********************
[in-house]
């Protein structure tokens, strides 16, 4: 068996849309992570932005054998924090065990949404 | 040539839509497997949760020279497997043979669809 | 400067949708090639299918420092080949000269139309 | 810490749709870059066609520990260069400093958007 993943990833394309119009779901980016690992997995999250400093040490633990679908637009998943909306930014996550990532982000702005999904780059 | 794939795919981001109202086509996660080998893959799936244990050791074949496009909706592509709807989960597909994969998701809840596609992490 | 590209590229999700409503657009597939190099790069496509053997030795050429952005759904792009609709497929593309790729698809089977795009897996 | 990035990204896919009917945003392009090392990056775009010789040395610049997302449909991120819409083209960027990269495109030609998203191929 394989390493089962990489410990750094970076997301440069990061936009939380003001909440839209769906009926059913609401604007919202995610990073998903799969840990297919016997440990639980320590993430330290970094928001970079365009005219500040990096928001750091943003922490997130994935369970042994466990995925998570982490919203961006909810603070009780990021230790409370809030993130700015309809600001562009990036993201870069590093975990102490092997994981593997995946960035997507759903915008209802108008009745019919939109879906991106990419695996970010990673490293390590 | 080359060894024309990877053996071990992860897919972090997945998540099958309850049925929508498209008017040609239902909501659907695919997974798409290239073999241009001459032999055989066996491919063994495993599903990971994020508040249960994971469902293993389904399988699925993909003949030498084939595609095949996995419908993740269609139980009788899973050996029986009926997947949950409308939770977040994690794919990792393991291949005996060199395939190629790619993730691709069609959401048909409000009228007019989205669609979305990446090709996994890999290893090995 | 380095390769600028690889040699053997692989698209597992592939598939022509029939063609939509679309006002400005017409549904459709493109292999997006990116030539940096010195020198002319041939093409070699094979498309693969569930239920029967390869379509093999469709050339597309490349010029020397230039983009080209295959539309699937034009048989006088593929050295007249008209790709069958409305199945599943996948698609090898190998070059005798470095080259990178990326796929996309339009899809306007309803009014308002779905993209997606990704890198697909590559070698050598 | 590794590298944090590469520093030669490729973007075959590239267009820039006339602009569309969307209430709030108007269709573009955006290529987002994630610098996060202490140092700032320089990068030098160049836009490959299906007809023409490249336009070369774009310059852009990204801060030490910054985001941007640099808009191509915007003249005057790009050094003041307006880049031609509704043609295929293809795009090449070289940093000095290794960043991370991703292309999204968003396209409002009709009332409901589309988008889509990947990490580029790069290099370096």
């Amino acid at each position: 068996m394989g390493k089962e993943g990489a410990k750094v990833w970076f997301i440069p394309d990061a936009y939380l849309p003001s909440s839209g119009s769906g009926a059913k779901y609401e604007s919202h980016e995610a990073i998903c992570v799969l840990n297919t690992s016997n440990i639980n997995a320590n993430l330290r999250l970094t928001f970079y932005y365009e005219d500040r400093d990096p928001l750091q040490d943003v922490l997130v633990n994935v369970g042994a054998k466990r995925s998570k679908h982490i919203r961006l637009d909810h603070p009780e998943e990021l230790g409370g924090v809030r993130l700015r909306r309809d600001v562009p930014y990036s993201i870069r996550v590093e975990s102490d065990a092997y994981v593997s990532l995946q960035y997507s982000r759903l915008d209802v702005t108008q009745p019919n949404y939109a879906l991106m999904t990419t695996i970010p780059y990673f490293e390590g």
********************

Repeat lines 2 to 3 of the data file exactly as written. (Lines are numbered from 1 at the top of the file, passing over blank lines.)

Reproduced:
């Protein structure tokens, strides 16, 4: 068996849309992570932005054998924090065990949404 | 040539839509497997949760020279497997043979669809 | 400067949708090639299918420092080949000269139309 | 810490749709870059066609520990260069400093958007 993943990833394309119009779901980016690992997995999250400093040490633990679908637009998943909306930014996550990532982000702005999904780059 | 794939795919981001109202086509996660080998893959799936244990050791074949496009909706592509709807989960597909994969998701809840596609992490 | 590209590229999700409503657009597939190099790069496509053997030795050429952005759904792009609709497929593309790729698809089977795009897996 | 990035990204896919009917945003392009090392990056775009010789040395610049997302449909991120819409083209960027990269495109030609998203191929 394989390493089962990489410990750094970076997301440069990061936009939380003001909440839209769906009926059913609401604007919202995610990073998903799969840990297919016997440990639980320590993430330290970094928001970079365009005219500040990096928001750091943003922490997130994935369970042994466990995925998570982490919203961006909810603070009780990021230790409370809030993130700015309809600001562009990036993201870069590093975990102490092997994981593997995946960035997507759903915008209802108008009745019919939109879906991106990419695996970010990673490293390590 | 080359060894024309990877053996071990992860897919972090997945998540099958309850049925929508498209008017040609239902909501659907695919997974798409290239073999241009001459032999055989066996491919063994495993599903990971994020508040249960994971469902293993389904399988699925993909003949030498084939595609095949996995419908993740269609139980009788899973050996029986009926997947949950409308939770977040994690794919990792393991291949005996060199395939190629790619993730691709069609959401048909409000009228007019989205669609979305990446090709996994890999290893090995 | 380095390769600028690889040699053997692989698209597992592939598939022509029939063609939509679309006002400005017409549904459709493109292999997006990116030539940096010195020198002319041939093409070699094979498309693969569930239920029967390869379509093999469709050339597309490349010029020397230039983009080209295959539309699937034009048989006088593929050295007249008209790709069958409305199945599943996948698609090898190998070059005798470095080259990178990326796929996309339009899809306007309803009014308002779905993209997606990704890198697909590559070698050598 | 590794590298944090590469520093030669490729973007075959590239267009820039006339602009569309969307209430709030108007269709573009955006290529987002994630610098996060202490140092700032320089990068030098160049836009490959299906007809023409490249336009070369774009310059852009990204801060030490910054985001941007640099808009191509915007003249005057790009050094003041307006880049031609509704043609295929293809795009090449070289940093000095290794960043991370991703292309999204968003396209409002009709009332409901589309988008889509990947990490580029790069290099370096």
């Amino acid at each position: 068996m394989g390493k089962e993943g990489a410990k750094v990833w970076f997301i440069p394309d990061a936009y939380l849309p003001s909440s839209g119009s769906g009926a059913k779901y609401e604007s919202h980016e995610a990073i998903c992570v799969l840990n297919t690992s016997n440990i639980n997995a320590n993430l330290r999250l970094t928001f970079y932005y365009e005219d500040r400093d990096p928001l750091q040490d943003v922490l997130v633990n994935v369970g042994a054998k466990r995925s998570k679908h982490i919203r961006l637009d909810h603070p009780e998943e990021l230790g409370g924090v809030r993130l700015r909306r309809d600001v562009p930014y990036s993201i870069r996550v590093e975990s102490d065990a092997y994981v593997s990532l995946q960035y997507s982000r759903l915008d209802v702005t108008q009745p019919n949404y939109a879906l991106m999904t990419t695996i970010p780059y990673f490293e390590g």